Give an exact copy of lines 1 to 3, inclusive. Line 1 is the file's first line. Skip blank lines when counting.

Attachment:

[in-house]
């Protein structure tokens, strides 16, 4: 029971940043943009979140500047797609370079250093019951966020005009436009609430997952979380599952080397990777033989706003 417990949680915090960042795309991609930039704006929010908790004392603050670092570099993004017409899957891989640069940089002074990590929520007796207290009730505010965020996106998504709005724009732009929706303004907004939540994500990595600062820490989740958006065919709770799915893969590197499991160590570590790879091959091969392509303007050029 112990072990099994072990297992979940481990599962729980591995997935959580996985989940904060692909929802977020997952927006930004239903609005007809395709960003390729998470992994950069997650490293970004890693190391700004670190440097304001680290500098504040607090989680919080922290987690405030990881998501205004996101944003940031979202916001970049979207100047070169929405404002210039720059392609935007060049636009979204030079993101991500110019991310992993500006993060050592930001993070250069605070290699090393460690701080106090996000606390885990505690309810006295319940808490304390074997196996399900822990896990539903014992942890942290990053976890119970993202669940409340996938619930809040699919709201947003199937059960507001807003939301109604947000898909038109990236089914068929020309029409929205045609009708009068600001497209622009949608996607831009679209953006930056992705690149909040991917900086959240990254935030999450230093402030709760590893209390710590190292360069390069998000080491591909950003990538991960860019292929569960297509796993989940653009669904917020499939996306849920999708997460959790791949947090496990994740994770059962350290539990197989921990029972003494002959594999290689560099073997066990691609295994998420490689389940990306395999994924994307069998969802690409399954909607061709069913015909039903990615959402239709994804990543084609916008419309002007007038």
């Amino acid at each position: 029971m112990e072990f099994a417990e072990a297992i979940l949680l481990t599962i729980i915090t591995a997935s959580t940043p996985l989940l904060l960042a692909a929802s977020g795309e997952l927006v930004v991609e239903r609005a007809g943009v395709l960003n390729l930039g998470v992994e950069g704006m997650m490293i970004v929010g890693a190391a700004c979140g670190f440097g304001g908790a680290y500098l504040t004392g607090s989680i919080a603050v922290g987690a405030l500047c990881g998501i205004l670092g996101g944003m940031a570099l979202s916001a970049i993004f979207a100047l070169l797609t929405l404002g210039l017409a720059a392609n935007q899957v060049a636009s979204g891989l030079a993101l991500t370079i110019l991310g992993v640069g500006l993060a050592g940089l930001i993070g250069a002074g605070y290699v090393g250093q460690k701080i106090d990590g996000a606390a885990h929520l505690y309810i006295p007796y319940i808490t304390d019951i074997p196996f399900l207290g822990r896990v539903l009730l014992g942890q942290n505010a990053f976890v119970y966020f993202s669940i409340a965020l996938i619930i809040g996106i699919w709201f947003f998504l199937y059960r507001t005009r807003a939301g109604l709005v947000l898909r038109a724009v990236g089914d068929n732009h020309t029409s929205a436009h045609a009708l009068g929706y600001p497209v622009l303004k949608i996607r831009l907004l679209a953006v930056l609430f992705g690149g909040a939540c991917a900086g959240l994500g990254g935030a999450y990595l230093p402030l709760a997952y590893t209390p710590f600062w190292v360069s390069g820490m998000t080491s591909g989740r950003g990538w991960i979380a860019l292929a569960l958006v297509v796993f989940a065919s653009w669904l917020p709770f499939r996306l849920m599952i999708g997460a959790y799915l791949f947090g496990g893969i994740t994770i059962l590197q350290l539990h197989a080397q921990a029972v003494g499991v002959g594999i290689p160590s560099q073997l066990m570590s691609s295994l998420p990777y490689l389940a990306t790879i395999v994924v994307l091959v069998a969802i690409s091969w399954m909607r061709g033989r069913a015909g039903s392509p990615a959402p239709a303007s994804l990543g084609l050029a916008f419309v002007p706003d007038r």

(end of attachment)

[in-house]
């Protein structure tokens, strides 16, 4: 029971940043943009979140500047797609370079250093019951966020005009436009609430997952979380599952080397990777033989706003 417990949680915090960042795309991609930039704006929010908790004392603050670092570099993004017409899957891989640069940089002074990590929520007796207290009730505010965020996106998504709005724009732009929706303004907004939540994500990595600062820490989740958006065919709770799915893969590197499991160590570590790879091959091969392509303007050029 112990072990099994072990297992979940481990599962729980591995997935959580996985989940904060692909929802977020997952927006930004239903609005007809395709960003390729998470992994950069997650490293970004890693190391700004670190440097304001680290500098504040607090989680919080922290987690405030990881998501205004996101944003940031979202916001970049979207100047070169929405404002210039720059392609935007060049636009979204030079993101991500110019991310992993500006993060050592930001993070250069605070290699090393460690701080106090996000606390885990505690309810006295319940808490304390074997196996399900822990896990539903014992942890942290990053976890119970993202669940409340996938619930809040699919709201947003199937059960507001807003939301109604947000898909038109990236089914068929020309029409929205045609009708009068600001497209622009949608996607831009679209953006930056992705690149909040991917900086959240990254935030999450230093402030709760590893209390710590190292360069390069998000080491591909950003990538991960860019292929569960297509796993989940653009669904917020499939996306849920999708997460959790791949947090496990994740994770059962350290539990197989921990029972003494002959594999290689560099073997066990691609295994998420490689389940990306395999994924994307069998969802690409399954909607061709069913015909039903990615959402239709994804990543084609916008419309002007007038």
């Amino acid at each position: 029971m112990e072990f099994a417990e072990a297992i979940l949680l481990t599962i729980i915090t591995a997935s959580t940043p996985l989940l904060l960042a692909a929802s977020g795309e997952l927006v930004v991609e239903r609005a007809g943009v395709l960003n390729l930039g998470v992994e950069g704006m997650m490293i970004v929010g890693a190391a700004c979140g670190f440097g304001g908790a680290y500098l504040t004392g607090s989680i919080a603050v922290g987690a405030l500047c990881g998501i205004l670092g996101g944003m940031a570099l979202s916001a970049i993004f979207a100047l070169l797609t929405l404002g210039l017409a720059a392609n935007q899957v060049a636009s979204g891989l030079a993101l991500t370079i110019l991310g992993v640069g500006l993060a050592g940089l930001i993070g250069a002074g605070y290699v090393g250093q460690k701080i106090d990590g996000a606390a885990h929520l505690y309810i006295p007796y319940i808490t304390d019951i074997p196996f399900l207290g822990r896990v539903l009730l014992g942890q942290n505010a990053f976890v119970y966020f993202s669940i409340a965020l996938i619930i809040g996106i699919w709201f947003f998504l199937y059960r507001t005009r807003a939301g109604l709005v947000l898909r038109a724009v990236g089914d068929n732009h020309t029409s929205a436009h045609a009708l009068g929706y600001p497209v622009l303004k949608i996607r831009l907004l679209a953006v930056l609430f992705g690149g909040a939540c991917a900086g959240l994500g990254g935030a999450y990595l230093p402030l709760a997952y590893t209390p710590f600062w190292v360069s390069g820490m998000t080491s591909g989740r950003g990538w991960i979380a860019l292929a569960l958006v297509v796993f989940a065919s653009w669904l917020p709770f499939r996306l849920m599952i999708g997460a959790y799915l791949f947090g496990g893969i994740t994770i059962l590197q350290l539990h197989a080397q921990a029972v003494g499991v002959g594999i290689p160590s560099q073997l066990m570590s691609s295994l998420p990777y490689l389940a990306t790879i395999v994924v994307l091959v069998a969802i690409s091969w399954m909607r061709g033989r069913a015909g039903s392509p990615a959402p239709a303007s994804l990543g084609l050029a916008f419309v002007p706003d007038r």